It's good to be Avisail Garcia right now. In fact, it would be hard to ask for better.
Garcia went 3-for-4 during the White Sox's 2-0 victory over the Kansas City Royals on Tuesday night. His first three-hit game accounted for 60 percent of the team's output, and extended his hitting streak to seven games. It's been a delight for everybody, including the front office.
Here's what Garcia has done since joining the Sox, compared to the guy he was traded for (Jake Peavy), and the guy he replaced (Alex Rios).
Can we say the Sox won that trade?
I kid, of course. That talk is premature, and any sweeping conclusion drawn between now and the end of the year will be equally hasty.
That shouldn't stop us from watching Garcia closely, though. The Sox have won 10 of their last 15, and it's the kind of stretch that has them thinking that 2014 might not be a throwaway season after all. They should be thinking that way because they're professionals, but the Sox will need Garcia's ascension to Good Everyday Playerdom to have a puncher's chance of reversing their record.
So far, Garcia is allowing everybody to dream a little bit. It's not just that his numbers are great, because a lot of guys can string together an awesome 55 plate appearances. I just don't get the impression that it's blind luck. He's aggressive, sure, but he's not out of control.
Here are the pitches Garcia has swung at in his Sox career (entering Tuesday):
Now compare to that to known hacker Josh Phegley:
You can make just about anybody look like Eddie Yost when you compare them to Phegley, but since Garcia came to the Sox with a worrisome combination of a high swing rate and low contact rate at Triple-A, he could have looked way more out of sorts than he has.
We might see that at some point, but some tricks haven't fooled him so far. In fact, Garcia came through with a pair of singles on Tuesday after taking a pair of setup pitches intended to throw him off.
- First at-bat: Chin-music fastball, slider just below the knees.
- Second at-bat: Slider off the plate, fastball up and in.
Garcia didn't hammer them -- the first single was a flare off the end of the bat, and he muscled the second single into center. But he was effective enough in both covering the zone and adjusting for the difference in speeds, and that's a heartening start. He could be thinking along with pitchers, or it might be more because his reaction time is incredible, but either one would be an asset to work with.
More importantly, Tuesday was the third straight game in which he pulled a ball in the air to left field. Before Saturday, that element had been missing from his game, as his spray chart showed:
(And the green dot in shallow left was a hard grounder through the left side.)
He's started to populate that area over the last three days. On Saturday, he pulled Andrew Albers' poor attempt at a sinker down the left field line. On Sunday, he hammered a Sad Samuel Deduno cutter out of Josh Willingham's reach for a double. And on Tuesday, he pulled Aaron Crow's first-pitch hanging slider for a hard single that could've left the park with a touch more lift.
I think it'd be a stretch if one said Garcia "turned on" any of those pitches, because that brings to mind a hitter bringing in his hands and flying open to whip a pitch that would jam most hitters. That's not quite the case, though that could be a good thing.
Garcia won't have to pull the ball all that much, because he clearly can drive the ball to right field. The first double he hit off Deduno on Sunday was a knee-high cutter on the outer half, and the way right fielder Wilkin Ramirez tracked it suggested it had an unusual amount of carry and slice to it. Garcia's not a guy who hits oppo flies because his bat speed is on the slower side (Jordan Danks comes to mind) -- he's intent on punishing the ball that way.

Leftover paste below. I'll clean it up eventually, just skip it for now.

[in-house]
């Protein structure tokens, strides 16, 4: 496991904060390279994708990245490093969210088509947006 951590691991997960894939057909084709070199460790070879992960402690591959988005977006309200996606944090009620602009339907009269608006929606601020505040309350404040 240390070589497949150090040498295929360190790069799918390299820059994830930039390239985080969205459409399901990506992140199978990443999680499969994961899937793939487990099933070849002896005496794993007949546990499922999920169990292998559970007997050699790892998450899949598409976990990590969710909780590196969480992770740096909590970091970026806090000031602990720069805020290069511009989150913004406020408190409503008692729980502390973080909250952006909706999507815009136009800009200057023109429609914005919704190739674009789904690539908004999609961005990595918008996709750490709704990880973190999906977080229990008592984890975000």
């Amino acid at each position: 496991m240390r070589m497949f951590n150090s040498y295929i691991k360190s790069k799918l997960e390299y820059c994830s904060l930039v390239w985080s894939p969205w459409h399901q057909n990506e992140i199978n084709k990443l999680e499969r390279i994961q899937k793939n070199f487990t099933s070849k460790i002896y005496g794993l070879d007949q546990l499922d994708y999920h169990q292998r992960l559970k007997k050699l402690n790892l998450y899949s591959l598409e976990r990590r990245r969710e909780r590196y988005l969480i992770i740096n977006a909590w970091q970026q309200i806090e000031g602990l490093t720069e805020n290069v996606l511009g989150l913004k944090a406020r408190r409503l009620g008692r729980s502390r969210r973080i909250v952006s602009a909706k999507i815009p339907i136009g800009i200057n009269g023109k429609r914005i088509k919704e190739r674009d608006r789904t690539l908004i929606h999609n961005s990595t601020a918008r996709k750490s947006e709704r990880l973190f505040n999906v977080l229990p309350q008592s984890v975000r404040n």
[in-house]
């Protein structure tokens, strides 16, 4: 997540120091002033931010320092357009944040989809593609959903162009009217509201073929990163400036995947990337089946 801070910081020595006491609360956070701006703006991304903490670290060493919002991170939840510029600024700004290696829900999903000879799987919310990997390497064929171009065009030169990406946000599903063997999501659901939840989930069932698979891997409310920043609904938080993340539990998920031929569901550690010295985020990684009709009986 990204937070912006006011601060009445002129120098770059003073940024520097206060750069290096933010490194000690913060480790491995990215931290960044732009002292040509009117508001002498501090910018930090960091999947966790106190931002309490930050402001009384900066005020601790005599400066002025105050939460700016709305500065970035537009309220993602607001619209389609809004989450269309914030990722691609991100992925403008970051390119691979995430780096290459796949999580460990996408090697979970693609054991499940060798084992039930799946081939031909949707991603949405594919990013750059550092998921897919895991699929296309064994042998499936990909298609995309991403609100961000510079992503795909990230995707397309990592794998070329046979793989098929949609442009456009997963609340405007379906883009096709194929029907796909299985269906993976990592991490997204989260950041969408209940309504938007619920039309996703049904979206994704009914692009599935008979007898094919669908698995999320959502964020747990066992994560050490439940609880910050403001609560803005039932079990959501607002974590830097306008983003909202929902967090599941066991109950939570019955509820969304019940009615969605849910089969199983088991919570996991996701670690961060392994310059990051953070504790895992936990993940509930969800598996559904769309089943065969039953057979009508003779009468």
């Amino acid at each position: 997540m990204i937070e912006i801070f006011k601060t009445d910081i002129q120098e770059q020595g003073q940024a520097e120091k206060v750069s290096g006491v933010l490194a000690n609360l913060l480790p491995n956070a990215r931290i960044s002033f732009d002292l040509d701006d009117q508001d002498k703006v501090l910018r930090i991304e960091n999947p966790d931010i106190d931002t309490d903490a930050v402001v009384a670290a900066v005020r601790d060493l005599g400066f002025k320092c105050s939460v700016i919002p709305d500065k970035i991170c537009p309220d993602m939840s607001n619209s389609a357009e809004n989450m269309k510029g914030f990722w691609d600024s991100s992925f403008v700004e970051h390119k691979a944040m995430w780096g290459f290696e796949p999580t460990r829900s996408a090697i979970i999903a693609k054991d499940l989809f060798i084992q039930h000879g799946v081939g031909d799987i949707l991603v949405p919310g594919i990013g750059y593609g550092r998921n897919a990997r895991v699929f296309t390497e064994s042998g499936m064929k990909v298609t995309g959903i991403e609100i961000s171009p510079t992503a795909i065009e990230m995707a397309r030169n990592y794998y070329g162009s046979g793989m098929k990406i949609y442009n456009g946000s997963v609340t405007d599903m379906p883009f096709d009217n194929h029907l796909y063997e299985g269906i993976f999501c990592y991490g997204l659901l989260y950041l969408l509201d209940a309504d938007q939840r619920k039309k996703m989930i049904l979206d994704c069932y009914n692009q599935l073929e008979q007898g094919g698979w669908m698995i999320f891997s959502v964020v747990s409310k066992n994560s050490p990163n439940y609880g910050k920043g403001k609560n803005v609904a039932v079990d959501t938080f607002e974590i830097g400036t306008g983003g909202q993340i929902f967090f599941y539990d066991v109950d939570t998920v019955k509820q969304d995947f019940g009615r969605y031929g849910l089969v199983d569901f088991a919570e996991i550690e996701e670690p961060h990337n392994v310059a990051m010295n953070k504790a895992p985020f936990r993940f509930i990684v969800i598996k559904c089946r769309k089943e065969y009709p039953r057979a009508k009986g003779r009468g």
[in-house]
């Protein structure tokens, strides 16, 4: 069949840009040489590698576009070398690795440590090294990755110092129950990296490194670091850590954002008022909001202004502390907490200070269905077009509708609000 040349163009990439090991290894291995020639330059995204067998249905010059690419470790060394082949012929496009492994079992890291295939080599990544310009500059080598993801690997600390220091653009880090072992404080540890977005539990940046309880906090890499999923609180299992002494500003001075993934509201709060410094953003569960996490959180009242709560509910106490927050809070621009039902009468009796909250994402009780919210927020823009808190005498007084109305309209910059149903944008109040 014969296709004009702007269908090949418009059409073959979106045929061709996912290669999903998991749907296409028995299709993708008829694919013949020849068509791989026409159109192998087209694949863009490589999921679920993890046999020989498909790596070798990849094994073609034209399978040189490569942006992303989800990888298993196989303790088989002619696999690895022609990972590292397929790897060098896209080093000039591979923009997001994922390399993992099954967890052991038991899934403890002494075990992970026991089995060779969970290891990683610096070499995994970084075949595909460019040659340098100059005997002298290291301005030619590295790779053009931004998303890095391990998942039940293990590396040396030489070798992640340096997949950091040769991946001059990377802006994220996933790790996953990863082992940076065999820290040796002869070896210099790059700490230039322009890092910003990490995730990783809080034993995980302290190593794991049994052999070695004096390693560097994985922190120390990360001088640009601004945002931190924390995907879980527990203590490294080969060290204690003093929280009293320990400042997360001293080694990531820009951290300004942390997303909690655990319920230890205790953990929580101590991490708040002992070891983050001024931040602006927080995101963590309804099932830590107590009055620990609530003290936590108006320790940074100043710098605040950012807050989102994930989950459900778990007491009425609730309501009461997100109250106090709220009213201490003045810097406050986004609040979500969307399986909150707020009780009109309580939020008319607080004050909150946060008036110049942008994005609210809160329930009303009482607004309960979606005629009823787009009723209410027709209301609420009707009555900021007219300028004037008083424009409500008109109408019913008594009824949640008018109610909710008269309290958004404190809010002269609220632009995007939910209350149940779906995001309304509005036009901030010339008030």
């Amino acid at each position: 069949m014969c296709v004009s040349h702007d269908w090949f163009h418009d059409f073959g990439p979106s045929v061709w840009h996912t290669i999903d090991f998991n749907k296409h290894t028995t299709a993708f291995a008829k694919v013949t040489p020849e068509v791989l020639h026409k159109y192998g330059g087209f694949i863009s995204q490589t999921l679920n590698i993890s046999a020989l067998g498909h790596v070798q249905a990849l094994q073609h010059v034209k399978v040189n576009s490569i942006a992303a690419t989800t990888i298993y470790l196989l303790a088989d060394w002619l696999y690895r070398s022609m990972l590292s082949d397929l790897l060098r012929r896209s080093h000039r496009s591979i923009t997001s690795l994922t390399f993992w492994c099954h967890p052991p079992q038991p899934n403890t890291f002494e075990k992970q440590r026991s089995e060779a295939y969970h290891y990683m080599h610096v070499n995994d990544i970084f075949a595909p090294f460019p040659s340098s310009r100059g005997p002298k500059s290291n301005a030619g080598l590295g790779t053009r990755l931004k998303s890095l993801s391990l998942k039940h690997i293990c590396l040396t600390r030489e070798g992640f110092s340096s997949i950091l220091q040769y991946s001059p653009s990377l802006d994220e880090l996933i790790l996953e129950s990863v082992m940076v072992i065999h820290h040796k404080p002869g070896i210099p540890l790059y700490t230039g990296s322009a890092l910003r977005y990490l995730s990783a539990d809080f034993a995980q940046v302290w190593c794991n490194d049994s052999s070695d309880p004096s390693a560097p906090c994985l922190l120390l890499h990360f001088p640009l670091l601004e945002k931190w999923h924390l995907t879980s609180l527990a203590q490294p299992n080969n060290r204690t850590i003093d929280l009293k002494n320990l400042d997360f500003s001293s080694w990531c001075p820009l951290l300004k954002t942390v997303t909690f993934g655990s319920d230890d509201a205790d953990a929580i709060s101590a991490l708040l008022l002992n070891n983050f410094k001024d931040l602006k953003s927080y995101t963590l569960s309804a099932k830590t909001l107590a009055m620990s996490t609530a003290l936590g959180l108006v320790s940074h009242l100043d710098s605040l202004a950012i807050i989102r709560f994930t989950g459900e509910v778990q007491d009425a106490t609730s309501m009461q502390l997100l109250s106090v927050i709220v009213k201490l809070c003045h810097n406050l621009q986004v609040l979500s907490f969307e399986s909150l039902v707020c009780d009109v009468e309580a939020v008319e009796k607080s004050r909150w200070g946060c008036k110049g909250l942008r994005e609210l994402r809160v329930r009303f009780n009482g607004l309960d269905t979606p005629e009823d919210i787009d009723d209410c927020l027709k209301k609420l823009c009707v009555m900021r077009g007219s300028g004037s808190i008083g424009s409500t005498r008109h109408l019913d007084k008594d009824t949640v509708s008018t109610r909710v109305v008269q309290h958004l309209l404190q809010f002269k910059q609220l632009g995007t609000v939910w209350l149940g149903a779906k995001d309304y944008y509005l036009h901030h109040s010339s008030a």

That could change as Garcia and the league's pitchers get accustomed to each other, but if that's his default approach, that's cool. There are some very good hitters who don't pull the ball in the air much -- we've just seen two of them, Joe Mauer and Billy Butler. They can turn on a pitch if the opportunity presents itself, but most of the time they're comfortable keeping their hands back and going to the other gap.
Mauer is proooooooobably out of the question, but if Garcia ever reached Butler's level as a hitter while playing a good corner outfield, I imagine the Sox would be ecstatic.
Garcia just has a long way to go before he even approaches Butler territory, because Butler has a much more extensive history of picking his pitches. In the meantime, Garcia could use some slugging/isolated power to make up for an unimpressive OBP, and while U.S. Cellular Field invites righties to sneak flies into the Bullpen Sports Bar, homers are a lot easier to come by to the pull field.
He doesn't have to be Miggy Smalls and magically pull fastballs that are six inches inside -- I just want to see him rope some inner-half hangers and not-in-enough fastballs to left, and maybe get some backspin and loft on a few. In his first week, we saw pitchers pound him with fastballs inside, and when he can't barrel them up, it diminishes that opposite-field drive into a flimsier inside-out approach (see: Viciedo, Dayan).
If he can cover that, then pitchers will investigate whether Garcia is compensating by opening a flaw elsewhere. Right now, he's seeing fastballs about 65 percent of the time, which is tops among active White Sox by far. Phegley is seeing the fewest fastballs by an equally noteworthy margin, and you know how well that's working for him these days. Garcia will see a similar amount of junk at some point, and if those don't ultimately faze him, a White Sox revival in 2014 might not be so far-fetched. In the meantime, he's giving us plenty to pay attention to before 2013 runs out.